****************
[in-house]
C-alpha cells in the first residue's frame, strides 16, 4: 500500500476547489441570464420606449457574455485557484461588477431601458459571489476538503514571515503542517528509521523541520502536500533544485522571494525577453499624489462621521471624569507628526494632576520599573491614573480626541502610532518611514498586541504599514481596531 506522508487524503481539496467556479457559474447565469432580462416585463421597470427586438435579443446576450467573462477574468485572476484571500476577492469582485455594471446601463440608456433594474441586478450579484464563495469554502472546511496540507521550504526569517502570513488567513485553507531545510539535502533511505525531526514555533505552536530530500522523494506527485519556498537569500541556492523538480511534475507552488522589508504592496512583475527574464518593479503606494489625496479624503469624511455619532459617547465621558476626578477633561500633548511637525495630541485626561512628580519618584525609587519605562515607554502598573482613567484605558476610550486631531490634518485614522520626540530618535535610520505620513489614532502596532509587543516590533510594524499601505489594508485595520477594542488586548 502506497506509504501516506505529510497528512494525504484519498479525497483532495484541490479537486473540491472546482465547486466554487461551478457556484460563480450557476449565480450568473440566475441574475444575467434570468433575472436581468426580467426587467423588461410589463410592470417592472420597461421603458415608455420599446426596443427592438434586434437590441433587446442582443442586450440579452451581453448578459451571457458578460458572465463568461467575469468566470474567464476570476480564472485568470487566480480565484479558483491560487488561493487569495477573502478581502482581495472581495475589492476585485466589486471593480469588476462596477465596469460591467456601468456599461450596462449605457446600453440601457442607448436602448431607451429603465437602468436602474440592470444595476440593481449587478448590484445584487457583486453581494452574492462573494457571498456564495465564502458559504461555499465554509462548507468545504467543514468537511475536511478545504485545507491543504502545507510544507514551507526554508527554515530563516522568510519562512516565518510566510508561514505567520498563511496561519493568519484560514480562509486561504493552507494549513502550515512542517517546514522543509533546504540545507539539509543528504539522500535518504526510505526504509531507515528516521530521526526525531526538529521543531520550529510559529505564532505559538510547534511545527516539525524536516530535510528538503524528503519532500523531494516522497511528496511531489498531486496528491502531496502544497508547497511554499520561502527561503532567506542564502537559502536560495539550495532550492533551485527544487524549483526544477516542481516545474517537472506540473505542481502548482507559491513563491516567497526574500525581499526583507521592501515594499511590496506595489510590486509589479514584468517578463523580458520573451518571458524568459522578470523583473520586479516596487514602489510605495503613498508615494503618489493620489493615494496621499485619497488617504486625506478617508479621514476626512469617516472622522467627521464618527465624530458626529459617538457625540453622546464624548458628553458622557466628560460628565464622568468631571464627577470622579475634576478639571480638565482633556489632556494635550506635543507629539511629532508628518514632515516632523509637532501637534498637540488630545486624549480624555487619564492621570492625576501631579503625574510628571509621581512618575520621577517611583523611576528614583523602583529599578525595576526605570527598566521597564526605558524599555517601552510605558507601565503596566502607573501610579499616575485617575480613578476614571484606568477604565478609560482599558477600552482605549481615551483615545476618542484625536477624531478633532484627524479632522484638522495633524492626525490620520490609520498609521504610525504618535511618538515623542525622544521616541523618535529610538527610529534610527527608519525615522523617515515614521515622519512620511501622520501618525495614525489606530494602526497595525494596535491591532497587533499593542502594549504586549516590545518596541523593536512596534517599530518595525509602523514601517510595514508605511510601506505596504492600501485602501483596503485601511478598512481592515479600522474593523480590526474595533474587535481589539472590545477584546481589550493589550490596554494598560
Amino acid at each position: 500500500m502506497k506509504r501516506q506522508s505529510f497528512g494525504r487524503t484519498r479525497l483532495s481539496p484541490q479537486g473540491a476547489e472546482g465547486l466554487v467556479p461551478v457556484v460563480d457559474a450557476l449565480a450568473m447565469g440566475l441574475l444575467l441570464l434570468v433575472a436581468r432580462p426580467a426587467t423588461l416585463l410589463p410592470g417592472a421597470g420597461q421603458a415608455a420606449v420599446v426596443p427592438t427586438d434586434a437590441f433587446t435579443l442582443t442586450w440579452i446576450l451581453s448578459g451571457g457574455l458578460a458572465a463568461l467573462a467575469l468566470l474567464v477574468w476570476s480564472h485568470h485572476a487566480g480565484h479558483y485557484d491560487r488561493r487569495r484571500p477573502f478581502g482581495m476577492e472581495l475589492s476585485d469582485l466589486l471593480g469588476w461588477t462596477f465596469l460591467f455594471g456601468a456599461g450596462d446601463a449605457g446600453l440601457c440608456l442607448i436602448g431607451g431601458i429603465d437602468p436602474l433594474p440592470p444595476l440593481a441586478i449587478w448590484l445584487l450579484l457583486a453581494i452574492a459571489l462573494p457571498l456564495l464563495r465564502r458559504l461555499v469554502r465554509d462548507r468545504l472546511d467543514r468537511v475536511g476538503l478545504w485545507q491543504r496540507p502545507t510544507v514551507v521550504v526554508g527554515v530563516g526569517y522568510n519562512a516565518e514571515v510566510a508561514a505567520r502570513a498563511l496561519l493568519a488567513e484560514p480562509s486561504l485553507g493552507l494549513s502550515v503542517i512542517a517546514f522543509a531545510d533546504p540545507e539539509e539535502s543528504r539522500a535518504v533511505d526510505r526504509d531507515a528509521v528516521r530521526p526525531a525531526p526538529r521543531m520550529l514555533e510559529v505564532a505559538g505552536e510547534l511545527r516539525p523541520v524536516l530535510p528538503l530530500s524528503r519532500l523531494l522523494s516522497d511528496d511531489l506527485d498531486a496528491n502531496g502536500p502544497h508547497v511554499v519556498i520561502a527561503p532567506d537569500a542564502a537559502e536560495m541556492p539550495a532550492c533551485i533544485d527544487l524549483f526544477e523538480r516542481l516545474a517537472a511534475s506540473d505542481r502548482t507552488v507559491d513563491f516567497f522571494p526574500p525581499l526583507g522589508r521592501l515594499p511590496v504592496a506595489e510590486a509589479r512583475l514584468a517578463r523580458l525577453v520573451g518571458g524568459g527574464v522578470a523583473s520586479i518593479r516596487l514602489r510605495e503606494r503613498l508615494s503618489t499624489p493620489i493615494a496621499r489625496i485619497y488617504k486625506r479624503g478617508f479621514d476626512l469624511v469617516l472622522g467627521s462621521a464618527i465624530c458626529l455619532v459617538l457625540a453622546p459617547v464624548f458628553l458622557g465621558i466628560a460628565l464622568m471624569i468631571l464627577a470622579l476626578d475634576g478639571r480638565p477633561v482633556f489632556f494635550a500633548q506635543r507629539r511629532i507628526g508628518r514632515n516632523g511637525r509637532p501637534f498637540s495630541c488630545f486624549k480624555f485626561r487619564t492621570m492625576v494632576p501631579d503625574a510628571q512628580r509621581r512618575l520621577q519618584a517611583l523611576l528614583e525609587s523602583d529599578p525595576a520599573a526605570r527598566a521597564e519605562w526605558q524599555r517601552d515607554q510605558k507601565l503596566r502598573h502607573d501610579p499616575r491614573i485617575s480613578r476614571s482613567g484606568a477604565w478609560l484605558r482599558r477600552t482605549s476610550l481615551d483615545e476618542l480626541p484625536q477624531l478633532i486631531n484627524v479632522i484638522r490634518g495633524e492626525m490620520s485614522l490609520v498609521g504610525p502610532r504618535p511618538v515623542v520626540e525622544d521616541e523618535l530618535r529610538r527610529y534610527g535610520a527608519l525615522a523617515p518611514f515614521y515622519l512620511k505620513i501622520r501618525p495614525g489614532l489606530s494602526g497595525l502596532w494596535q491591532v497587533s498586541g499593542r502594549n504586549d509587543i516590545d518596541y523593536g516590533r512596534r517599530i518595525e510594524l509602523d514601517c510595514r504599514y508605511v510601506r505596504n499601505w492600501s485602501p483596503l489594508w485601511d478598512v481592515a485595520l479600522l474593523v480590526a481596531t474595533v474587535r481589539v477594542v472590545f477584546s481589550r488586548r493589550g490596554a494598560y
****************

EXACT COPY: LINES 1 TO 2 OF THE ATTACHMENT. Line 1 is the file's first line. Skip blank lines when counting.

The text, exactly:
[in-house]
C-alpha cells in the first residue's frame, strides 16, 4: 500500500476547489441570464420606449457574455485557484461588477431601458459571489476538503514571515503542517528509521523541520502536500533544485522571494525577453499624489462621521471624569507628526494632576520599573491614573480626541502610532518611514498586541504599514481596531 506522508487524503481539496467556479457559474447565469432580462416585463421597470427586438435579443446576450467573462477574468485572476484571500476577492469582485455594471446601463440608456433594474441586478450579484464563495469554502472546511496540507521550504526569517502570513488567513485553507531545510539535502533511505525531526514555533505552536530530500522523494506527485519556498537569500541556492523538480511534475507552488522589508504592496512583475527574464518593479503606494489625496479624503469624511455619532459617547465621558476626578477633561500633548511637525495630541485626561512628580519618584525609587519605562515607554502598573482613567484605558476610550486631531490634518485614522520626540530618535535610520505620513489614532502596532509587543516590533510594524499601505489594508485595520477594542488586548 502506497506509504501516506505529510497528512494525504484519498479525497483532495484541490479537486473540491472546482465547486466554487461551478457556484460563480450557476449565480450568473440566475441574475444575467434570468433575472436581468426580467426587467423588461410589463410592470417592472420597461421603458415608455420599446426596443427592438434586434437590441433587446442582443442586450440579452451581453448578459451571457458578460458572465463568461467575469468566470474567464476570476480564472485568470487566480480565484479558483491560487488561493487569495477573502478581502482581495472581495475589492476585485466589486471593480469588476462596477465596469460591467456601468456599461450596462449605457446600453440601457442607448436602448431607451429603465437602468436602474440592470444595476440593481449587478448590484445584487457583486453581494452574492462573494457571498456564495465564502458559504461555499465554509462548507468545504467543514468537511475536511478545504485545507491543504502545507510544507514551507526554508527554515530563516522568510519562512516565518510566510508561514505567520498563511496561519493568519484560514480562509486561504493552507494549513502550515512542517517546514522543509533546504540545507539539509543528504539522500535518504526510505526504509531507515528516521530521526526525531526538529521543531520550529510559529505564532505559538510547534511545527516539525524536516530535510528538503524528503519532500523531494516522497511528496511531489498531486496528491502531496502544497508547497511554499520561502527561503532567506542564502537559502536560495539550495532550492533551485527544487524549483526544477516542481516545474517537472506540473505542481502548482507559491513563491516567497526574500525581499526583507521592501515594499511590496506595489510590486509589479514584468517578463523580458520573451518571458524568459522578470523583473520586479516596487514602489510605495503613498508615494503618489493620489493615494496621499485619497488617504486625506478617508479621514476626512469617516472622522467627521464618527465624530458626529459617538457625540453622546464624548458628553458622557466628560460628565464622568468631571464627577470622579475634576478639571480638565482633556489632556494635550506635543507629539511629532508628518514632515516632523509637532501637534498637540488630545486624549480624555487619564492621570492625576501631579503625574510628571509621581512618575520621577517611583523611576528614583523602583529599578525595576526605570527598566521597564526605558524599555517601552510605558507601565503596566502607573501610579499616575485617575480613578476614571484606568477604565478609560482599558477600552482605549481615551483615545476618542484625536477624531478633532484627524479632522484638522495633524492626525490620520490609520498609521504610525504618535511618538515623542525622544521616541523618535529610538527610529534610527527608519525615522523617515515614521515622519512620511501622520501618525495614525489606530494602526497595525494596535491591532497587533499593542502594549504586549516590545518596541523593536512596534517599530518595525509602523514601517510595514508605511510601506505596504492600501485602501483596503485601511478598512481592515479600522474593523480590526474595533474587535481589539472590545477584546481589550493589550490596554494598560